21 June 2020
22 June 1977 – 22 June 2020
Uniting … What now?
Led by Ian Thomas
Call to Worship
Welcome and Grace
I pray that they may be one, as we are one, I in them and you in me, that they may become completely one, so that the world may know that ou have sent me and have loved them even as you have loved me.
TIS 152 – God the Father, Son and Spirit ( Keith Pearson 1992)
God the Father, Son and Spirit, through your grace immense and free,
Draw us to yourself and bring us into deeper unity.
Come, renew us as we worship, witnessing to truth we hear,
And, through lives of humble service, show forth Christ our saving Lord.
We are ready to go forward, loyal alone to Christ our Head,
In the church which is his body, follow on where has led.
Open still to your reforming, through your word in Christ your Son,
All united by the Spirit, who makes all your people one.
We acknowledge one another; love and joy to each is shown;
Our belief in Christ our Master sends us out to make him know.
So we live in hope’s assurance, waiting for the day to come
When the kingdoms of this world shall be the Kingdom of your Son
Readings (Cheryl and Stephen)
Genesis 21: 8-21; Ps. 86: 1 -10, 16-17: John 17:20 – 26
Your Word O Lord is a lamp to our feet – A light to our path
Genesis 21: 8 – 21 – Hagar and Ishmael sent away
The child grew, and was weaned; and Abraham made a great feast on the day that Isaac was weaned. But Sarah saw the son of Hagar the Egyptian, whom she had borne to Abraham, playing with her son Isaac. So she said to Abraham, “Cast out this slave woman with her son; for the son of this slave woman shall not inherit along with my son Isaac. The matter was very distressing to Abraham on account of his son. But God said to Abraham, “Do not be distressed because of the boy and because of your slave woman; whatever Sarah says to you, do as she tells you, for it is through Isaac that offspring shall be named for you. As for the son of the slave woman, I will make a nation of him also, because he is your offspring. So Abraham rose early in the morning, and took bread and a skin of water, and gave it to Hagar, putting it on her shoulder, along with the child, and sent her away. And she departed, and wandered about in the wilderness of Beer-sheba.
When the water in the skin was gone, she cast the child under one of the bushes. Then she went and sat down opposite him a good way off, about the distance of a bowshot; for she said, “Do not let me look on the death of the child.” And as she sat opposite him, she lifted up her voice and wept. And God heard the voice of the boy; and the angel of God called to Hagar from heaven, and said to her, “What troubles you, Hagar? Do not be afraid; for God has heard the voice of the boy where he is. Come, lift up the boy and hold him fast with your hand, for I will make a great nation of him. Then God opened her eyes and she saw a well of water. She went, and filled the skin with water, and gave the boy a drink.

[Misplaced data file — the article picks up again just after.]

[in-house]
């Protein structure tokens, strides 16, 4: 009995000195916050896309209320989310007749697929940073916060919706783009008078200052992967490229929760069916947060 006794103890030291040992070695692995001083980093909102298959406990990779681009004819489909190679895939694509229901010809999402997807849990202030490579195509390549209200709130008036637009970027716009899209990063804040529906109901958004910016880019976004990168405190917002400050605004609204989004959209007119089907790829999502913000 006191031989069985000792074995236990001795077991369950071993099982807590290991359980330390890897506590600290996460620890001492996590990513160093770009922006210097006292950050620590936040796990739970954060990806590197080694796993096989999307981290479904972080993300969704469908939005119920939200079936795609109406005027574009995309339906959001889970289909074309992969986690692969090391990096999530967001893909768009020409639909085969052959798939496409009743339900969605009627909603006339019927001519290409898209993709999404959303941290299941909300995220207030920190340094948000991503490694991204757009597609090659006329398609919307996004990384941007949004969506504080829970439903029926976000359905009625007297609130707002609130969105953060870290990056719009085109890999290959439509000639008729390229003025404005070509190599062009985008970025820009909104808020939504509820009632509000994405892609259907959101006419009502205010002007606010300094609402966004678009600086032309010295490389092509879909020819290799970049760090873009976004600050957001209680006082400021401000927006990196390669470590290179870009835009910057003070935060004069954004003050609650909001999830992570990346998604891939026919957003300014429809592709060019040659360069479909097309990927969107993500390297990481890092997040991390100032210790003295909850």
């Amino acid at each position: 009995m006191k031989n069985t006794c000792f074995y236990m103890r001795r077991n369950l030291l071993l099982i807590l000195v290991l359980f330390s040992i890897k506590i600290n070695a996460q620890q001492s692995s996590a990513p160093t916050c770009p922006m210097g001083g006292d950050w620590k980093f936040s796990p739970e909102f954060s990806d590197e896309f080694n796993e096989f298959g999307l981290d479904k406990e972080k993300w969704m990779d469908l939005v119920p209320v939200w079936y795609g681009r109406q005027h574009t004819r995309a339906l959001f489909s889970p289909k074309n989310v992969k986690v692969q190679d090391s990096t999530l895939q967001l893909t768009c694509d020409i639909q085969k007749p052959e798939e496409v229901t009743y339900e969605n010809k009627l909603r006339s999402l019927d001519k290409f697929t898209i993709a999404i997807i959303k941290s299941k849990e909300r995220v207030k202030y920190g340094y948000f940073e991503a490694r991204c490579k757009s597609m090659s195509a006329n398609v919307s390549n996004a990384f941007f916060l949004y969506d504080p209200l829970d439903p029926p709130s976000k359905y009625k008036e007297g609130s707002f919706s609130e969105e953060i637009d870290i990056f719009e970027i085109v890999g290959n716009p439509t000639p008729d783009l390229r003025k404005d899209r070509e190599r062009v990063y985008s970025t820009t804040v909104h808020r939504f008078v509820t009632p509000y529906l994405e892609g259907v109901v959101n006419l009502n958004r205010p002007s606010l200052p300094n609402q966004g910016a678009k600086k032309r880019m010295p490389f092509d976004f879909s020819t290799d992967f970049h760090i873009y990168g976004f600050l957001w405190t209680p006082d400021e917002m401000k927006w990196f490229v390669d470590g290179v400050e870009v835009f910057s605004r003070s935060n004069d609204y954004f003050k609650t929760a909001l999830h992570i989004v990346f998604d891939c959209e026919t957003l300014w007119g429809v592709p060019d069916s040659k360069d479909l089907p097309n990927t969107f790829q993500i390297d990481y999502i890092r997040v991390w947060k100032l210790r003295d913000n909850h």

God was with the boy, and he grew up; he lived in the wilderness, and became an expert with the bow. He lived in the wilderness of Paran; and his mother got a wife for him from the land of Egypt.
Psalm 86: 1-10; 16-17
Supplication for Help against Enemies – A Prayer of David.
- Incline your ear, O Lord, and answer me, I am poor and needy.
- Preserve my life, for I am devoted to you save your servant who trusts in you. You are my God; be gracious to me.
- Incline your ear, O Lord, and answer me, for Lord, to you do I cry all day long.
- Gladden the soul of your servant, for to you, O Lord, I lift up my soul.
- For you, O Lord, are good and forgiving, abounding in steadfast love to all who call on you.
- Give ear, O Lord, to my prayer; listen to my cry of supplication. In the day of my trouble I call on you, for you will answer me.
- There is none like you among the gods, O Lord, nor are there any works like yours.
- .All the nations you have made shall come and bow down before you, O Lord, and shall glorify your name.
- For you are great and do wondrous things; you alone are God.
- Teach me your way, O Lord, that I may walk in your truth; give me an undivided heart to revere your name.
16 Turn to me and be gracious to me; give your strength to your servant; save the child of your serving girl.
17 Show me a sign of your favor, so that those who hate me may see it and be put to shame, because you, Lord, have helped me and comforted me.
I ask not only on behalf of these, but also on behalf of those who will believe in me through their word, that they may all be one. As you, Father, are in me and I am in you, may they also be in us, so that the world may believe that you have sent me. The glory that you have given me I have given them, so that they may be one, as we are one, I in them and you in me, that they may become completely one, so that the world may know that you have sent me and have loved them even as you have loved me.